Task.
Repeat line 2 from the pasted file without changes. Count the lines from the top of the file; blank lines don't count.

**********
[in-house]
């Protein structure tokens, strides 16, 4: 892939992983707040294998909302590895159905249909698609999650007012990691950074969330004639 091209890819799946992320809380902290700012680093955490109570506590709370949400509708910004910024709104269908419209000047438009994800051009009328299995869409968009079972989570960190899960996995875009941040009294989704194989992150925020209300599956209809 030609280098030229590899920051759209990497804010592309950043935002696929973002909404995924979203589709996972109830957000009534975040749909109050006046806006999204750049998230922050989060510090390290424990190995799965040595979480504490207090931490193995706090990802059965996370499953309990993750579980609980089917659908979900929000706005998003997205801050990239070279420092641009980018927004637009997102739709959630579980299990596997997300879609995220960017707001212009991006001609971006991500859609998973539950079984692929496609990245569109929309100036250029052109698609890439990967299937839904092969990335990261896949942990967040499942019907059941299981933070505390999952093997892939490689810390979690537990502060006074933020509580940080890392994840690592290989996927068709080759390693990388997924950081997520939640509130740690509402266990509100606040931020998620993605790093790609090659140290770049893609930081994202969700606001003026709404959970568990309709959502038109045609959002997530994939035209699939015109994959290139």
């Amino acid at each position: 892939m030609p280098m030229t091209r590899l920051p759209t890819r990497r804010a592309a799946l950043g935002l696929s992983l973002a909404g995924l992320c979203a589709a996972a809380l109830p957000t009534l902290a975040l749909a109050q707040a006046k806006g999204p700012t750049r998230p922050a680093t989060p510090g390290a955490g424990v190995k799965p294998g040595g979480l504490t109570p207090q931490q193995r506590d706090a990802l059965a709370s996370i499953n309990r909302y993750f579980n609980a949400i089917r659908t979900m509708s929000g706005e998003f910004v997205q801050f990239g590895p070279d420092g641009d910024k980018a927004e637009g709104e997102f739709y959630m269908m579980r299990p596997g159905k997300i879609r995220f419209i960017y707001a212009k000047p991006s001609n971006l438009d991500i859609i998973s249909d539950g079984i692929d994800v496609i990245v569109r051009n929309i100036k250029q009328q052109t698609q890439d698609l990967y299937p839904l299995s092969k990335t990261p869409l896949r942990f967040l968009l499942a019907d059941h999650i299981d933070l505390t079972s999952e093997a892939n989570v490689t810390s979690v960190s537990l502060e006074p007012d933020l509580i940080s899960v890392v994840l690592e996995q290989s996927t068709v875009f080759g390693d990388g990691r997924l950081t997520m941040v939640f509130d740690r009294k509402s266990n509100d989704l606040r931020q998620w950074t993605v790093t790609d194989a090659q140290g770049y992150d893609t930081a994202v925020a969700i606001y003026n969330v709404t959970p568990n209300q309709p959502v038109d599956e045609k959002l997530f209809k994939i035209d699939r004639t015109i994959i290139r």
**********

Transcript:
């Protein structure tokens, strides 16, 4: 892939992983707040294998909302590895159905249909698609999650007012990691950074969330004639 091209890819799946992320809380902290700012680093955490109570506590709370949400509708910004910024709104269908419209000047438009994800051009009328299995869409968009079972989570960190899960996995875009941040009294989704194989992150925020209300599956209809 030609280098030229590899920051759209990497804010592309950043935002696929973002909404995924979203589709996972109830957000009534975040749909109050006046806006999204750049998230922050989060510090390290424990190995799965040595979480504490207090931490193995706090990802059965996370499953309990993750579980609980089917659908979900929000706005998003997205801050990239070279420092641009980018927004637009997102739709959630579980299990596997997300879609995220960017707001212009991006001609971006991500859609998973539950079984692929496609990245569109929309100036250029052109698609890439990967299937839904092969990335990261896949942990967040499942019907059941299981933070505390999952093997892939490689810390979690537990502060006074933020509580940080890392994840690592290989996927068709080759390693990388997924950081997520939640509130740690509402266990509100606040931020998620993605790093790609090659140290770049893609930081994202969700606001003026709404959970568990309709959502038109045609959002997530994939035209699939015109994959290139």